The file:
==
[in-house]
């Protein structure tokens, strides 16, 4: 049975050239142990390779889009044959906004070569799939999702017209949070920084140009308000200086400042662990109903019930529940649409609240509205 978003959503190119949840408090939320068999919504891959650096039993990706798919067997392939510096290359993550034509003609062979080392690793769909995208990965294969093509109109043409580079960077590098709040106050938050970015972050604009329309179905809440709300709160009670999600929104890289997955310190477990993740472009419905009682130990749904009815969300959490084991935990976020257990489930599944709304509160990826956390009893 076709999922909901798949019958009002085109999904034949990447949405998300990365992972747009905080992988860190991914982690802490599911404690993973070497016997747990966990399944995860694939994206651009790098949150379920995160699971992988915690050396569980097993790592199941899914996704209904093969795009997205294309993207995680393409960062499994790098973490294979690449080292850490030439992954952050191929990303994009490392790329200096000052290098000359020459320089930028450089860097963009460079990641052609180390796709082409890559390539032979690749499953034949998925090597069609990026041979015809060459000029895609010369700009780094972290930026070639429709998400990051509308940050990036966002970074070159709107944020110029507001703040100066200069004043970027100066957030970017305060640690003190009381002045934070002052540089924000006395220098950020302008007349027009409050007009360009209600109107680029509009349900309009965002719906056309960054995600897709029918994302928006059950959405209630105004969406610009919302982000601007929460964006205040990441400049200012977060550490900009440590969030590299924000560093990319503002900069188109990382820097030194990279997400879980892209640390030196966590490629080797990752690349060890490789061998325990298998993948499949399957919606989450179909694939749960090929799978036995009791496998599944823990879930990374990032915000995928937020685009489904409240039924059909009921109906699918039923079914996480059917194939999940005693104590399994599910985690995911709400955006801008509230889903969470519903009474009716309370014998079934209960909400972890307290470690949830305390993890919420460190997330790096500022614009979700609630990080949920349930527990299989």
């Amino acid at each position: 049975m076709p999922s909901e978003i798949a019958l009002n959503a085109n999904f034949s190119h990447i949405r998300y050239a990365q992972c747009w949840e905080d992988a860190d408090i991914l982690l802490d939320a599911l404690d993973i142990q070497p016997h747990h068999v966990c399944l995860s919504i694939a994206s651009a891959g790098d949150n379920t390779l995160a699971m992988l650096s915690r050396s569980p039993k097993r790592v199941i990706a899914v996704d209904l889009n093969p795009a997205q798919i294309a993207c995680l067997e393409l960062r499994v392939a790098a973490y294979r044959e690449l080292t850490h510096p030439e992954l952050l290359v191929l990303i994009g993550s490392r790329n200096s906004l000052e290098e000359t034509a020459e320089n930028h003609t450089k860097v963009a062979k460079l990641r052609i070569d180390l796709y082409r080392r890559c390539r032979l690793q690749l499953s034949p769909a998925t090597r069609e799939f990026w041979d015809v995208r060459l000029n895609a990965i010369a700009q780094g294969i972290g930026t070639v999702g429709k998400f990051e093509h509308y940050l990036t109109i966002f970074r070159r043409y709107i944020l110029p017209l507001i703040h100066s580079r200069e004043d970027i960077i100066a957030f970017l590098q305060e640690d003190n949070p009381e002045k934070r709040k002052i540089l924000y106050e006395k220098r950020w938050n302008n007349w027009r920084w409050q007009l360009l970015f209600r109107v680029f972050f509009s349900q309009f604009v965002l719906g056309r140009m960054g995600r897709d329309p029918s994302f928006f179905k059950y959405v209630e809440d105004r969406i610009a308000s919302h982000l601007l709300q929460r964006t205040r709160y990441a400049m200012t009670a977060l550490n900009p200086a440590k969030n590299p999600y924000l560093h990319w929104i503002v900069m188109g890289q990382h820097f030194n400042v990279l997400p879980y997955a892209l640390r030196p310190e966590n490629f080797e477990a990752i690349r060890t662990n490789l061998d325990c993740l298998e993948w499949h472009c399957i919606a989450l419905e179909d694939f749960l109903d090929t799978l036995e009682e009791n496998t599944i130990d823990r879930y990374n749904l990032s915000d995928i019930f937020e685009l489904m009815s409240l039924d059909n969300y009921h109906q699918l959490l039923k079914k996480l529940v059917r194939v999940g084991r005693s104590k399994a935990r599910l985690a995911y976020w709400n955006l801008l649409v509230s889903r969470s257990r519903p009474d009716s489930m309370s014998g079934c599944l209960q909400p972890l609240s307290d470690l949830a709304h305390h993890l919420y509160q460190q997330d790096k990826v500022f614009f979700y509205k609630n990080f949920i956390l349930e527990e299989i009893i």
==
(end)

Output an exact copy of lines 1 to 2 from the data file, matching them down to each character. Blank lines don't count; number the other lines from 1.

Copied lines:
[in-house]
């Protein structure tokens, strides 16, 4: 049975050239142990390779889009044959906004070569799939999702017209949070920084140009308000200086400042662990109903019930529940649409609240509205 978003959503190119949840408090939320068999919504891959650096039993990706798919067997392939510096290359993550034509003609062979080392690793769909995208990965294969093509109109043409580079960077590098709040106050938050970015972050604009329309179905809440709300709160009670999600929104890289997955310190477990993740472009419905009682130990749904009815969300959490084991935990976020257990489930599944709304509160990826956390009893 076709999922909901798949019958009002085109999904034949990447949405998300990365992972747009905080992988860190991914982690802490599911404690993973070497016997747990966990399944995860694939994206651009790098949150379920995160699971992988915690050396569980097993790592199941899914996704209904093969795009997205294309993207995680393409960062499994790098973490294979690449080292850490030439992954952050191929990303994009490392790329200096000052290098000359020459320089930028450089860097963009460079990641052609180390796709082409890559390539032979690749499953034949998925090597069609990026041979015809060459000029895609010369700009780094972290930026070639429709998400990051509308940050990036966002970074070159709107944020110029507001703040100066200069004043970027100066957030970017305060640690003190009381002045934070002052540089924000006395220098950020302008007349027009409050007009360009209600109107680029509009349900309009965002719906056309960054995600897709029918994302928006059950959405209630105004969406610009919302982000601007929460964006205040990441400049200012977060550490900009440590969030590299924000560093990319503002900069188109990382820097030194990279997400879980892209640390030196966590490629080797990752690349060890490789061998325990298998993948499949399957919606989450179909694939749960090929799978036995009791496998599944823990879930990374990032915000995928937020685009489904409240039924059909009921109906699918039923079914996480059917194939999940005693104590399994599910985690995911709400955006801008509230889903969470519903009474009716309370014998079934209960909400972890307290470690949830305390993890919420460190997330790096500022614009979700609630990080949920349930527990299989």